Hi, how are you!
Monika Gottschalk uses a fertilizer with that ratio. We can't get the fertilizer she uses, but complete fertilizers with that ratio are available here in the states. Many Hibiscus fertilizers have that ratio, but specialty fertilizers are much more expensive. Given the number of Brugs many of us end up with, that can be a very expensive route. Miracle Gro All Purpose comes close and is much cheaper.
From everything I read, Brugs don't respond well to blooming fertilizer. Their larger and older leaves turn yellow instead and drop off leaving your Brug with lots of bare bottomed branches. When you think about how Brugs grow — "Y" followed by buds followed by more "Y"s and more buds — it make sense that nitrogen is needed more than phosphates. Besides Brugs tend to be scraggly anyway. No need to help them get scragglier. http://www.scotts.com/smg/catalog/productTemplate.jsp?proId=prod70342&itemId=cat50106&tabs=usage
Scroll down to fertilizer analysis — 24-8-16 is a 3-1-2 ratio fertilizer. :-)
Monika is a Brug hybridizer from Germany who has the most gorgeous drop dead Brugs!!!
I bought my copy through Kew Book in England and received it about 3 weeks ago. The photos are definitely drop dead gorgeous. First few chapters not for the faint of heart. Sentences long long and convoluted. So many references within the sentences make for it harder to read. For the determined reader.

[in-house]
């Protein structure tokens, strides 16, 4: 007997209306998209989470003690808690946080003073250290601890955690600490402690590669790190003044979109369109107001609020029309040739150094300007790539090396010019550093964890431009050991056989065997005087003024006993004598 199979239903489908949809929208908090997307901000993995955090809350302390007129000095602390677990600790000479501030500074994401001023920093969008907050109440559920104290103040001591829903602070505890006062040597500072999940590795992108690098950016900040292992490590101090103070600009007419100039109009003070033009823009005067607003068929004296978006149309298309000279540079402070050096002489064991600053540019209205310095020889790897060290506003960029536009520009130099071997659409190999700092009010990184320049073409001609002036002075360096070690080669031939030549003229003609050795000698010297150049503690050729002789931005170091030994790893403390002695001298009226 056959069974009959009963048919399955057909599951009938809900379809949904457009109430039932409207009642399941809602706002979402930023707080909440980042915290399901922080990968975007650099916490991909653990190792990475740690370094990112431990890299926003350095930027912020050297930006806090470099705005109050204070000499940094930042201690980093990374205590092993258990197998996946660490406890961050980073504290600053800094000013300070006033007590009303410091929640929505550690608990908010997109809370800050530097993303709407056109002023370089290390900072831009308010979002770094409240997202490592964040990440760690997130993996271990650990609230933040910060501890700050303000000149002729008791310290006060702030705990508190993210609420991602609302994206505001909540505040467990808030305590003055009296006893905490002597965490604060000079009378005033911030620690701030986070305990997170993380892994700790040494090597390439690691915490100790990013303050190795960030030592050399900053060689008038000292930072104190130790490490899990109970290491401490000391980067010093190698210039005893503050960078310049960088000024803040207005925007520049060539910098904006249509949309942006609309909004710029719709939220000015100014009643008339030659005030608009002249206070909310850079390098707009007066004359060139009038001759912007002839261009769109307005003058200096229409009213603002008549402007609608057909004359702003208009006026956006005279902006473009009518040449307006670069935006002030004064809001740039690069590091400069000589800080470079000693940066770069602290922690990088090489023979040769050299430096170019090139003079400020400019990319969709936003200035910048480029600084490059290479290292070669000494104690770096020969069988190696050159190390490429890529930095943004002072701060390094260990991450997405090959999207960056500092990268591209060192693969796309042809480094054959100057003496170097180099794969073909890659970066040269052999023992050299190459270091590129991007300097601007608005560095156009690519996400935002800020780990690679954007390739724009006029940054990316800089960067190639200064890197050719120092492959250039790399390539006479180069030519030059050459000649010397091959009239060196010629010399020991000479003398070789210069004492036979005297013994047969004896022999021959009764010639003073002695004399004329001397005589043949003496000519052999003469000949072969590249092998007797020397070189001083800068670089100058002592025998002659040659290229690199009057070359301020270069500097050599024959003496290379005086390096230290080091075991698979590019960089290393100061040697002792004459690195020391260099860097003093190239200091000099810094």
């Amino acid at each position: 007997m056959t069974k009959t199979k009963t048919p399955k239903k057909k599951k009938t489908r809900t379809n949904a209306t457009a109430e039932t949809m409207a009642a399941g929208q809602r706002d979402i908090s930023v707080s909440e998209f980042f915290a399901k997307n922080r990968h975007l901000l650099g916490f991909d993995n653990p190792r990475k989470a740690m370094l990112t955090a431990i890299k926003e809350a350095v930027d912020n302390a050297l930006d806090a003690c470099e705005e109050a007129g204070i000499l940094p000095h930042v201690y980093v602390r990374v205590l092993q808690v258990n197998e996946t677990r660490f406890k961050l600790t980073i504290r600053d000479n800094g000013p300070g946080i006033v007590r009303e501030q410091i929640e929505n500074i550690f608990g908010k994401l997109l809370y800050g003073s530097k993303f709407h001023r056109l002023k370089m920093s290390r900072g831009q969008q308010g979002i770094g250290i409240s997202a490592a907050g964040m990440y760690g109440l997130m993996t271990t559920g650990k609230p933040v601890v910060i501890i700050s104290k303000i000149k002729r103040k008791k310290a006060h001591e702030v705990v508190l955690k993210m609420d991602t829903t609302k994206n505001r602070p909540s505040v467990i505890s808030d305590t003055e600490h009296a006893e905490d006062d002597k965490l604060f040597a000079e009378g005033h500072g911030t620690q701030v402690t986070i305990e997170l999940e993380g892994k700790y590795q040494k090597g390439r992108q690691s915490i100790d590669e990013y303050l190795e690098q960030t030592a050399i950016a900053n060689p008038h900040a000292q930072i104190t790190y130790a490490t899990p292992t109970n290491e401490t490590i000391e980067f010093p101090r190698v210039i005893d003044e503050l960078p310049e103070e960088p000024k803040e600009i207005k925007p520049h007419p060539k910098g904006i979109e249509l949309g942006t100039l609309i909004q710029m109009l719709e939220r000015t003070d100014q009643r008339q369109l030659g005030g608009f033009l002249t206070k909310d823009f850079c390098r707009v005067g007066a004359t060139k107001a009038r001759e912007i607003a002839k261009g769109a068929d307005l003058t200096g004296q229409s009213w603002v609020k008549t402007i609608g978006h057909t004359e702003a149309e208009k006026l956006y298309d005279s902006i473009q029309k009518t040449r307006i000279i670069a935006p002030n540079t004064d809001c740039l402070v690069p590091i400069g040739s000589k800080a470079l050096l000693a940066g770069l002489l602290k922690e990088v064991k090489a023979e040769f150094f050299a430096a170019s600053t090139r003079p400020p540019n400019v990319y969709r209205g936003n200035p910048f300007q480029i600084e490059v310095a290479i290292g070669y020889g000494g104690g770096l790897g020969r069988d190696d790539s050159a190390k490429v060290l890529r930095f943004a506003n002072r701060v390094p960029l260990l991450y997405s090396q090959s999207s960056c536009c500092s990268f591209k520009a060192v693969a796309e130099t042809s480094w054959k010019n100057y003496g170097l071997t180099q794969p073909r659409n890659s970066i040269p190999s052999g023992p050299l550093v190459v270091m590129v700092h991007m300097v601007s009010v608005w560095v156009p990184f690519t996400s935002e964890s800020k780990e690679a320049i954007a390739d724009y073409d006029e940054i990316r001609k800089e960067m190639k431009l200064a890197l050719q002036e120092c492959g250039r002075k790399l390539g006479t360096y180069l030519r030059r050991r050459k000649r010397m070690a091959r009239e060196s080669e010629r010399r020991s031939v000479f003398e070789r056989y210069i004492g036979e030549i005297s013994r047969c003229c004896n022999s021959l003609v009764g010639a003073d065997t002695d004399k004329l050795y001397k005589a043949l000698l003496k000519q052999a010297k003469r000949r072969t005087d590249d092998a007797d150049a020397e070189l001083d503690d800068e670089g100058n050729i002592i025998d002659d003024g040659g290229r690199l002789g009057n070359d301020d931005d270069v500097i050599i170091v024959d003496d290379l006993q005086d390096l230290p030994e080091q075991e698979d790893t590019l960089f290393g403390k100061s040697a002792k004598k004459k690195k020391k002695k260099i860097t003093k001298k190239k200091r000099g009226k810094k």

Gordonhawk and Bettydee,
Good Morning and thank you for your help. I have spent the last few minutes googling Monika (thanks betty for the footnote explaining who she is:)
It is extremely hot here in Maryland today. I've transplanted her into a pot container miraclegrow potting soil, I added perlite and watered her with the addition of superthrive.
She is in the shade now, it is very hot outside. I will ease her into the sun, little by little, and add fertilizer after a few weeks.
I've attached some pictures so that you can better see her habit and canes, in hope that these pictures will give you a clearer idea.
I welcome any additional feedback!
Have you looked at the petiole and leaf connection of the leaves to see if the connection is symmetrical or asymmetrical? Look at the leaves in the enclosed link. Or please post some photos of the leaves on your Brug so that the mid-vein is visible. That will at least let you know whether you have vegetative or flowering growth.
If you're not careful, you will definitely make me more knowledgeable about Brugs:)
I went to the site you gave, and honestly felt that I could not identify the areas you inquired about. So, I took more pictures. I hope these are helpful.
There are more than the allowed 5, so I will post the remainder just below this response.
Yes, they are vegetative. Feed her and she will eventually "Y" and produce flowers for you. This is a photo of a Dr. Seuss my mother had in her yard until she pulled it out because my sister, who lives with her, became very sensitive to the fragrance. The fence in the background is 7' tall. Of course, hers was planted in the ground year round and didn't suffer frost damage for several years.
[quote="bettydee"]I bought my copy through Kew Book in England and received it about 3 weeks ago. The photos are definitely drop dead gorgeous. First few chapters not for the faint of heart. Sentences long long and convoluted. So many references within the sentences make for it harder to read. For the determined reader.[/quote]
Clearly I should take lessons from you, Bettydee, in writing sentences so short that you can forgo the inconvenience of including a verb LOL!